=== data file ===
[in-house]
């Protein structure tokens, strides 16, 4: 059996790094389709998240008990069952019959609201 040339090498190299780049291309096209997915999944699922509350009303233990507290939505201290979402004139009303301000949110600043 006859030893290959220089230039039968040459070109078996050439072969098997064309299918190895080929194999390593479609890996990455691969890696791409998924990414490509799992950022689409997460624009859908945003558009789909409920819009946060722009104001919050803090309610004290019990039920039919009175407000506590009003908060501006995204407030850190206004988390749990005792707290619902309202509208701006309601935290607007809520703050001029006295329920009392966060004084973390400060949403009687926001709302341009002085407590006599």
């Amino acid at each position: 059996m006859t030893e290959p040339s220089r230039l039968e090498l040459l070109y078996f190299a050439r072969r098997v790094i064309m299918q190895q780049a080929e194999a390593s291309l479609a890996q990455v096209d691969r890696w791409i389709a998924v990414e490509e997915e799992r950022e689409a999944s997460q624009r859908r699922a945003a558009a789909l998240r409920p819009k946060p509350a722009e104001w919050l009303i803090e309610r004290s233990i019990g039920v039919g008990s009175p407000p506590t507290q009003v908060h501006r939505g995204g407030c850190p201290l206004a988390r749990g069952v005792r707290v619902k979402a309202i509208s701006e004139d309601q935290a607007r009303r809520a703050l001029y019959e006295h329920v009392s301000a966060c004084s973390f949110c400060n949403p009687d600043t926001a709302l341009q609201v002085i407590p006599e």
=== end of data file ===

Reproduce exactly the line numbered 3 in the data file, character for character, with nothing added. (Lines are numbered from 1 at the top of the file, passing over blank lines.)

């Amino acid at each position: 059996m006859t030893e290959p040339s220089r230039l039968e090498l040459l070109y078996f190299a050439r072969r098997v790094i064309m299918q190895q780049a080929e194999a390593s291309l479609a890996q990455v096209d691969r890696w791409i389709a998924v990414e490509e997915e799992r950022e689409a999944s997460q624009r859908r699922a945003a558009a789909l998240r409920p819009k946060p509350a722009e104001w919050l009303i803090e309610r004290s233990i019990g039920v039919g008990s009175p407000p506590t507290q009003v908060h501006r939505g995204g407030c850190p201290l206004a988390r749990g069952v005792r707290v619902k979402a309202i509208s701006e004139d309601q935290a607007r009303r809520a703050l001029y019959e006295h329920v009392s301000a966060c004084s973390f949110c400060n949403p009687d600043t926001a709302l341009q609201v002085i407590p006599e």